Resolving mining and agriculture land disputes in Zimbabwe

Ted Muzoroza, alumnus of Minerals Policy and Economics 2014, has been appointed Commissioner of Lands at the recently established Zimbabwe Lands Commission and Deputy Chairperson of the Zimbabwe Lands Commission. 

Zimbabwe is a landlocked country in southern Africa with an economy that depends heavily on its mining and agriculture sectors. Zimbabwe is one of the world's top 10 producers of gem diamonds and is endowed with gold, nickel, coal, platinum and cooper among others. Revenues from the mining industry account for about 30% of government income.

Zimbabwe has a total land area of over 39 million hectares, of which 33.3 million hectares are used for agricultural purposes. It has a diverse agricultural sector capable of producing tobacco, corn, cotton, coffee, wheat and horticulture however agricultural productivity has been severely impacted by drought and land reform.

Land reform is a contentious issue in Zimbabwe. It is steeped in deep-seated ongoing political and economic debates. The new Lands Commission, according to the Zimbabwean Constitution, has a number of functions including to ensure accountability, fairness and transparency in the administration of agricultural land that is vested in the State; to conduct periodical audits of agricultural land; to make recommendations to the Government regarding acquisition of land for public purposes; to enforce the law regarding systems of land tenure; and to investigate complaints and disputes regarding agricultural land.

Ted also chairs the Legal and Governance Committee which amongst its several functions deals with complaints, disputes and appeals pertaining to agricultural land. Disputes range from boundary disputes, mining on farm land, environmental degradation on farms caused by mining, human and animal conflicts.

This is a challenging portfolio. Ted was specifically appointed given his mining legal experience and close to twenty years of law experience working in the UK, South Africa and Zimbabwe. His current priority for the new Lands Commission is to carry out a national land audit to ascertain land size, productivity on land, challenges on the land especially pertaining to disputes and conflicts between miners and farmers which ties in with his role chairing the Legal and Governance Committee.  Since his appointment in June 2016, he has so far managed to set up a dispute resolution framework to assist the Commission deal with complaints, disputes and appeals in a professional and holistic manner.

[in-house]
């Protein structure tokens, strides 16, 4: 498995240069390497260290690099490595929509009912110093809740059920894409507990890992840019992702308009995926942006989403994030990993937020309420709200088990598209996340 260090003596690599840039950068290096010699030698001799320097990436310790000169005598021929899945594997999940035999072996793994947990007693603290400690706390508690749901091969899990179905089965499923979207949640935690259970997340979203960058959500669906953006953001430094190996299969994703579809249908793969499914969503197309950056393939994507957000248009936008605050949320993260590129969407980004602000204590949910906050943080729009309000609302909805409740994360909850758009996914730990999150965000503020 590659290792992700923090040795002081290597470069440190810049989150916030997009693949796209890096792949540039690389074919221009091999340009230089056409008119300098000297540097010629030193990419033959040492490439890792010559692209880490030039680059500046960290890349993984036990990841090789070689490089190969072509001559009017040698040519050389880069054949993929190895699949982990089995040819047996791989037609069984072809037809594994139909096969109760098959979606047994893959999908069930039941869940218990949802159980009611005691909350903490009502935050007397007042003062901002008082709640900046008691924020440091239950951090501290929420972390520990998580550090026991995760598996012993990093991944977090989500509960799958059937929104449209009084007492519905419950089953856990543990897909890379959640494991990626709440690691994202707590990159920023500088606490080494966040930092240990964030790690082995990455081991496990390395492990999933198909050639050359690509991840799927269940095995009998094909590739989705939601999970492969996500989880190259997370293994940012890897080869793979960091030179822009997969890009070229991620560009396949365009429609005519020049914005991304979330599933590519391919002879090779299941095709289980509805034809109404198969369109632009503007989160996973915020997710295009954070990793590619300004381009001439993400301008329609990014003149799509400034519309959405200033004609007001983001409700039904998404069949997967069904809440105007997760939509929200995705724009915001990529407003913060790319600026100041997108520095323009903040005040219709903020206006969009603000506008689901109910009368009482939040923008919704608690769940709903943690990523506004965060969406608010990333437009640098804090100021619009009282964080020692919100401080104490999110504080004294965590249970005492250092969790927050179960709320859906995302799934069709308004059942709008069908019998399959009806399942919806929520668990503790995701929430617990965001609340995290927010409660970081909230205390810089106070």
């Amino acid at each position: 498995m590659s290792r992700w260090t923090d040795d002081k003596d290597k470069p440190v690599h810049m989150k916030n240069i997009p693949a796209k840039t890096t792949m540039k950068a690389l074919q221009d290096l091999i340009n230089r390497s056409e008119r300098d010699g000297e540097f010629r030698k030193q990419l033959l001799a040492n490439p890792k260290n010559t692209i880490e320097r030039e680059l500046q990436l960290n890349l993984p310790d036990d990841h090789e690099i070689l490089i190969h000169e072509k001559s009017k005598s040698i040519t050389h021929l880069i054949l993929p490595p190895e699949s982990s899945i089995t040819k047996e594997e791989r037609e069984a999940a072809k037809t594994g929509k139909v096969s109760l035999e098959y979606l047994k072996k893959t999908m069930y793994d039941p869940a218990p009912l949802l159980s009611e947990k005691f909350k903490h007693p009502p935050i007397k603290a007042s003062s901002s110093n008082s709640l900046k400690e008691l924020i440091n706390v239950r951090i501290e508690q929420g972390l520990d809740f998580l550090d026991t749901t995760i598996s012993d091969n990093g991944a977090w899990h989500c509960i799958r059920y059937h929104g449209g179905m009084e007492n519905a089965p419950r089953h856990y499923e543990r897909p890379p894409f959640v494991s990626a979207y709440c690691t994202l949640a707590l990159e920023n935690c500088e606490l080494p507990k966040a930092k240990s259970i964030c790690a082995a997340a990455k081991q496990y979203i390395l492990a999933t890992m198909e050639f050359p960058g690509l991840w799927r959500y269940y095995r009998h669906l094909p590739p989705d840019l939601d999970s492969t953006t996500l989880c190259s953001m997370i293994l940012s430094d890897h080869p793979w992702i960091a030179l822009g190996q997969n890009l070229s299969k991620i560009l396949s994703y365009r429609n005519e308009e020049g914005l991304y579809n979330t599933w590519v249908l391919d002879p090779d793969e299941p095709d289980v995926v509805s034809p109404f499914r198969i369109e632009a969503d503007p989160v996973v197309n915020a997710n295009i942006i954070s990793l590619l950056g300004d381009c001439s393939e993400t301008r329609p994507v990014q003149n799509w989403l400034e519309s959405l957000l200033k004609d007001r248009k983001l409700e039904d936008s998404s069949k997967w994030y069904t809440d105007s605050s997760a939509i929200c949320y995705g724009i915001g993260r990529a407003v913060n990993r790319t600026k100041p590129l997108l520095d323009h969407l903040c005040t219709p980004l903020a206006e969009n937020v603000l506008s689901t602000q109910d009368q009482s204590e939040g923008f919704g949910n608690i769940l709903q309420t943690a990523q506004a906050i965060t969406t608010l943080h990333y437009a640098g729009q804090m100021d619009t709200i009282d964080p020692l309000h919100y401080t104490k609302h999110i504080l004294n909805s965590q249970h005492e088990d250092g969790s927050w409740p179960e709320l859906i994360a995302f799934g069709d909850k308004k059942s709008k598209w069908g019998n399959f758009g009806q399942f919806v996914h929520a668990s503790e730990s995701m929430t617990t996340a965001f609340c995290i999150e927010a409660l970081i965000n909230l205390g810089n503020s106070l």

They are a lot of challenges and conflicts between artisanal miners, small to medium scale miners and landowners as indeed farmers.  The current mining legislation in Zimbabwe (which is currently under review in parliament and a new Mineral Development Bill is being debated) gives precedence to mining over agriculture.  This obviously has been a recipe for disputes as this has not gone down well with farmers.  This is a source of conflicts which I am helping to deal with.

Since his participation in the IM4DC course in 2014, Ted has been giving presentations at local Mining Indaba conferences, is a regular commentator and invited guest on local television and radio shows on mining and environmental issues. He contributes articles on mining issues in local papers and has collaborated on mining and governance workshops.

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